Christopher Blank

News Director

It started with ghost stories, of a sort. The wood floors creaking at night, dad assured me, confirmed the presence of spirits in our home. Years of night terrors followed. Then years of transference. Thank you for attending my slumber party. Let me tell you about the noises, friends... 

Eventually, the joy a child finds in manipulating other children's emotions matures into a high school theater career. In that regard, my teen years were of the traditional, unpopular variety.

One day, a few years after college, an editor at the St. Petersburg Times pulled me aside from my part-time job sorting mail and delivering faxes. "Why is your hair orange?" she asked. "And did I see you unicycling in front of that theater across the street?" Few things a person does in the services of "Art" translate into being taken seriously as a human being. To my surprise -- to my eternal, immeasurable surprise --  this was the start of a career as an arts reporter and critic, first at the Times, then at the Memphis Commercial Appeal and for many magazines, journals and newspapers in between. 

In some ways, radio journalism is a back-to-basics medium; people tell stories, share insights, opinions, beliefs and experiences of the verbal kind. And for all the Tweets and Facebook posts and clickbait headlines that parade so stridently upon our psyches day-to-day, the surest way to convince someone that their house is haunted is simply to turn off the lights and let their ears confirm it.

 

Ways to Connect

Forty years ago today, Elvis Presley died in his Memphis home. As one of the world's biggest stars and a pioneering voice in rock and roll music, news of his death at age 42 would give rise to the cult of personality that endures still today. 


This week on WKNO's Behind the Headlines, Congressman Steve Cohen talks about some of the major issues facing legislators in Washington, from healthcare to the presidency. Host Eric Barnes is joined by Bill Dries of the Memphis Daily News.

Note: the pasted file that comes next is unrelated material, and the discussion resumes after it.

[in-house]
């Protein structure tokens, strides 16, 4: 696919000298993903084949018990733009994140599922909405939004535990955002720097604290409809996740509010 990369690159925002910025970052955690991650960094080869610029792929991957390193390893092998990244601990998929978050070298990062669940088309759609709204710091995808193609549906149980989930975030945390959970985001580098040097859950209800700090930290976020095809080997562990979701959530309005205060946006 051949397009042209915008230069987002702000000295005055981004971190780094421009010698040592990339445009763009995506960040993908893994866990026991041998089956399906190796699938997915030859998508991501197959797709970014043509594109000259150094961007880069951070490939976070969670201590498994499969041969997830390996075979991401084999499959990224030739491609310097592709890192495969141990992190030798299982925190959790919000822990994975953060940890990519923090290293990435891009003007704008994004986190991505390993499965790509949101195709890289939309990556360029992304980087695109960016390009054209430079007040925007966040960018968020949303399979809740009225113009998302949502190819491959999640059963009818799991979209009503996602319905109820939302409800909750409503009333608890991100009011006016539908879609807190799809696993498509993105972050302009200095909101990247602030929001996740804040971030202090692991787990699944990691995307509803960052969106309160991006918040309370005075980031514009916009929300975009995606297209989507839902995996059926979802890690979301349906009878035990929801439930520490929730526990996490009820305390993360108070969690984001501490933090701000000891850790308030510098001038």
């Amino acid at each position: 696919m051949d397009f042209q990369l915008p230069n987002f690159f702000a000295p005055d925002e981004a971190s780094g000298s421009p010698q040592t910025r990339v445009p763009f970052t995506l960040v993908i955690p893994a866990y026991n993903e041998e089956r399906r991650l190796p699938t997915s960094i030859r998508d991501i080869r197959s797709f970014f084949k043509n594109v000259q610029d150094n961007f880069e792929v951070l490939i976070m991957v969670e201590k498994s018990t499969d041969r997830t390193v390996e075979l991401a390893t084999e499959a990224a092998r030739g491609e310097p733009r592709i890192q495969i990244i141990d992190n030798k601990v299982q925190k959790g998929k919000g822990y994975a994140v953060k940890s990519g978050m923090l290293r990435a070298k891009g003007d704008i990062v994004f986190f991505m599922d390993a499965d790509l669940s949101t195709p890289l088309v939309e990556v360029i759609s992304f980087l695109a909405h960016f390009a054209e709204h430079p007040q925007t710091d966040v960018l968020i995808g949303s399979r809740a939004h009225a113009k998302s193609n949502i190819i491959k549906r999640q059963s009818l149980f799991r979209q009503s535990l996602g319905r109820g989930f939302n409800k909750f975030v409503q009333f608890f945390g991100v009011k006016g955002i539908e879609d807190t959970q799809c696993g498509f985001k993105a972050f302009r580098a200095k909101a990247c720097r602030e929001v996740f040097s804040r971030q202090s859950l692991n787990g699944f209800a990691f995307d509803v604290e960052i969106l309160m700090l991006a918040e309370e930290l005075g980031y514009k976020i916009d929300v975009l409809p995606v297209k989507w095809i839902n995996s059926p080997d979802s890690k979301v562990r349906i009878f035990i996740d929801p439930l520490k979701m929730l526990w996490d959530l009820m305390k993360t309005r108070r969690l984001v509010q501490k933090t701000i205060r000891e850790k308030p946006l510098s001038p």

On this week's Behind the Headlines from WKNO, Reid Dulberger, President and CEO of EDGE, and Shawn Massey, partner at the Shopping Center Group, discuss the use of PILOT (Payment in Lieu of Taxes) incentives for local commercial real estate projects in the urban core. They are joined by Bill Dries of the Memphis Daily News and host Eric Barnes.

This week on WKNO's Behind the Headlines, journalists discuss grants for sanitation workers, the Beale Street Task Force, rape kits and more. Host Eric Barnes talks with Ryan Poe of the Commercial Appeal, Toby Sells of the Memphis Flyer, Bernal Smith of the New Tri-State Defender, and Bill Dries of the Memphis Daily News.

Christopher Blank/WKNO-FM

Summer is the season of camps, vacations and relaxation. For many teenagers, it’s also a time of first jobs. This year, Shelby County partnered with the nonprofit Clean Memphis to offer work experience and a paycheck to 100 young people. The job: help Shelby County tackle its blight problem.


On this week's Behind the Headlines on WKNO, leaders of Memphis 3.0 discuss the next phase of the city's comprehensive plan for the future. Host Eric Barnes talks with John Zeanah, deputy director of the Memphis & Shelby County Division of Planning and Development, Ashley Cash, comprehensive planning administrator for the City of Memphis and Eric Robertson, president of Community LIFT. 

WKNO-TV

On WKNO's Behind the Headlines for July 14, 2017, panelists discuss the impacts of blight in Memphis and some of efforts to curtail it, from clean up programs to legal solutions. Joining host Eric Barnes and journalist Bill Dries of the Memphis Daily News is Janet Boscarino, executive director of Clean Memphis; Brittany Williams, Neighborhood Preservation Fellow; and Christopher Blank, news director of WKNO-FM. 

On WKNO's Behind the Headlines, host Eric Barnes talks with journalists Bernal Smith of the New Tri-State Defender, Toby Sells of the Memphis Flyer, Madeline Faber of High Ground News, and Bill Dries of the Memphis Daily News about Memphis 3.0, South City, and more. 

On this week’s Behind the Headlines, host Eric Barnes speaks with community and business leaders about the transformation of public housing. Guests include Paul Young from the City of Memphis Housing and Community Development, Archie Willis with Community Capital and Marcia Lewis, director of the Memphis Housing Authority.

Molly Mulroy

Last fall, the City of Memphis began working on a comprehensive plan for its future, called Memphis 3.0. The plan seeks to improve infrastructure and education, reduce poverty levels, and address economic disparity.


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